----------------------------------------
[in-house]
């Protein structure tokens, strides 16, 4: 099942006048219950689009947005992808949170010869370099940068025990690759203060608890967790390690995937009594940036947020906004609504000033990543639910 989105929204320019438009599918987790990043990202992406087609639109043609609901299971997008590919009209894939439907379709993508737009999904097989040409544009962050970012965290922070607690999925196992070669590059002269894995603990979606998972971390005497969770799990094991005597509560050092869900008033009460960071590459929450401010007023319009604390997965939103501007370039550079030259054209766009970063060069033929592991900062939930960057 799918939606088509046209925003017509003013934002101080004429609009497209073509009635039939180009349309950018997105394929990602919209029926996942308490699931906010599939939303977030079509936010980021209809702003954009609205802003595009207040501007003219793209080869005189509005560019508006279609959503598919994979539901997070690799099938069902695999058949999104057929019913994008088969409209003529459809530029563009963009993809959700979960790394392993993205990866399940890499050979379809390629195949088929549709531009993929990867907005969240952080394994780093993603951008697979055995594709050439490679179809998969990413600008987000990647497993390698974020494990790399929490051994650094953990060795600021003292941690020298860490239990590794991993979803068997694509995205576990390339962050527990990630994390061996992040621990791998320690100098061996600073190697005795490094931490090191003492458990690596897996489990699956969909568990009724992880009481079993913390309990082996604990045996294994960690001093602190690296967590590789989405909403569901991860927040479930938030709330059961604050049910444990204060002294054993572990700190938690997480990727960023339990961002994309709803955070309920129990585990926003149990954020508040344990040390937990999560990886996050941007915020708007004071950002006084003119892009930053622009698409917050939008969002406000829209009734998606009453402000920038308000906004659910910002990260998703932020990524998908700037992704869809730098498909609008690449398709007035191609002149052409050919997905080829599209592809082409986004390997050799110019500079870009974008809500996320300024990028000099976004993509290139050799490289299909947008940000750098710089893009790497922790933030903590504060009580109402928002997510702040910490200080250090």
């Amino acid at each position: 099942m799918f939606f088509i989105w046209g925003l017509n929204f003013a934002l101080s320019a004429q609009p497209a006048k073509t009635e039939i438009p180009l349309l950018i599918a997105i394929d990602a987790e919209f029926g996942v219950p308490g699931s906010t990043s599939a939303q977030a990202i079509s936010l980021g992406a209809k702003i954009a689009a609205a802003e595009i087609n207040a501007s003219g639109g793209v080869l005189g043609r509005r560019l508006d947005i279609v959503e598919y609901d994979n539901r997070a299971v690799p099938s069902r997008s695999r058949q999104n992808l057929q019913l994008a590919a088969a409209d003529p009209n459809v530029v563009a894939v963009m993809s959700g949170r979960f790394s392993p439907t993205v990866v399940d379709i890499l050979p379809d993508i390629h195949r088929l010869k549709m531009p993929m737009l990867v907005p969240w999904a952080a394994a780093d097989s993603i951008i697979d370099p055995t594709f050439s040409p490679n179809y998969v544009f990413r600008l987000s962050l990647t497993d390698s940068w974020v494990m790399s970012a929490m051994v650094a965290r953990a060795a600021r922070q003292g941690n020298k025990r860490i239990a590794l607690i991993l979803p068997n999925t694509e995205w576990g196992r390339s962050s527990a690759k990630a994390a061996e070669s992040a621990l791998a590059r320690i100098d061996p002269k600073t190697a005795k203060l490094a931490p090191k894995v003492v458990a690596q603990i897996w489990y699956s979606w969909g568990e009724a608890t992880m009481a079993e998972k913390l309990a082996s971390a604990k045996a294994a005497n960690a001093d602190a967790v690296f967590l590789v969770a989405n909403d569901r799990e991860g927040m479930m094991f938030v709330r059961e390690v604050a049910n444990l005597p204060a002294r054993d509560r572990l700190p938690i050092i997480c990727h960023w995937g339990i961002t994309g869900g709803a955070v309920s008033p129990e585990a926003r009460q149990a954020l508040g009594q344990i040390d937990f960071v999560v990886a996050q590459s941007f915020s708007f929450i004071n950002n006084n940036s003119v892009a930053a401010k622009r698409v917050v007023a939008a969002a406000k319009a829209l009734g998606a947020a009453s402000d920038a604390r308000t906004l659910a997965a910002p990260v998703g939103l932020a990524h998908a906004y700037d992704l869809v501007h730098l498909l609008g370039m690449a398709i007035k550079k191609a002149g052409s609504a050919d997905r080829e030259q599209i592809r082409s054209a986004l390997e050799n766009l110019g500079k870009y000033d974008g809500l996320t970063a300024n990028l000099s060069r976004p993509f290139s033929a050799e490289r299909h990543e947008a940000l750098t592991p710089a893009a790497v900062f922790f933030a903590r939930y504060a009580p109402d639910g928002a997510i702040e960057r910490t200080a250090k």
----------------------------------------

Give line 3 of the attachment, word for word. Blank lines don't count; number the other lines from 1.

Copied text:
């Amino acid at each position: 099942m799918f939606f088509i989105w046209g925003l017509n929204f003013a934002l101080s320019a004429q609009p497209a006048k073509t009635e039939i438009p180009l349309l950018i599918a997105i394929d990602a987790e919209f029926g996942v219950p308490g699931s906010t990043s599939a939303q977030a990202i079509s936010l980021g992406a209809k702003i954009a689009a609205a802003e595009i087609n207040a501007s003219g639109g793209v080869l005189g043609r509005r560019l508006d947005i279609v959503e598919y609901d994979n539901r997070a299971v690799p099938s069902r997008s695999r058949q999104n992808l057929q019913l994008a590919a088969a409209d003529p009209n459809v530029v563009a894939v963009m993809s959700g949170r979960f790394s392993p439907t993205v990866v399940d379709i890499l050979p379809d993508i390629h195949r088929l010869k549709m531009p993929m737009l990867v907005p969240w999904a952080a394994a780093d097989s993603i951008i697979d370099p055995t594709f050439s040409p490679n179809y998969v544009f990413r600008l987000s962050l990647t497993d390698s940068w974020v494990m790399s970012a929490m051994v650094a965290r953990a060795a600021r922070q003292g941690n020298k025990r860490i239990a590794l607690i991993l979803p068997n999925t694509e995205w576990g196992r390339s962050s527990a690759k990630a994390a061996e070669s992040a621990l791998a590059r320690i100098d061996p002269k600073t190697a005795k203060l490094a931490p090191k894995v003492v458990a690596q603990i897996w489990y699956s979606w969909g568990e009724a608890t992880m009481a079993e998972k913390l309990a082996s971390a604990k045996a294994a005497n960690a001093d602190a967790v690296f967590l590789v969770a989405n909403d569901r799990e991860g927040m479930m094991f938030v709330r059961e390690v604050a049910n444990l005597p204060a002294r054993d509560r572990l700190p938690i050092i997480c990727h960023w995937g339990i961002t994309g869900g709803a955070v309920s008033p129990e585990a926003r009460q149990a954020l508040g009594q344990i040390d937990f960071v999560v990886a996050q590459s941007f915020s708007f929450i004071n950002n006084n940036s003119v892009a930053a401010k622009r698409v917050v007023a939008a969002a406000k319009a829209l009734g998606a947020a009453s402000d920038a604390r308000t906004l659910a997965a910002p990260v998703g939103l932020a990524h998908a906004y700037d992704l869809v501007h730098l498909l609008g370039m690449a398709i007035k550079k191609a002149g052409s609504a050919d997905r080829e030259q599209i592809r082409s054209a986004l390997e050799n766009l110019g500079k870009y000033d974008g809500l996320t970063a300024n990028l000099s060069r976004p993509f290139s033929a050799e490289r299909h990543e947008a940000l750098t592991p710089a893009a790497v900062f922790f933030a903590r939930y504060a009580p109402d639910g928002a997510i702040e960057r910490t200080a250090k």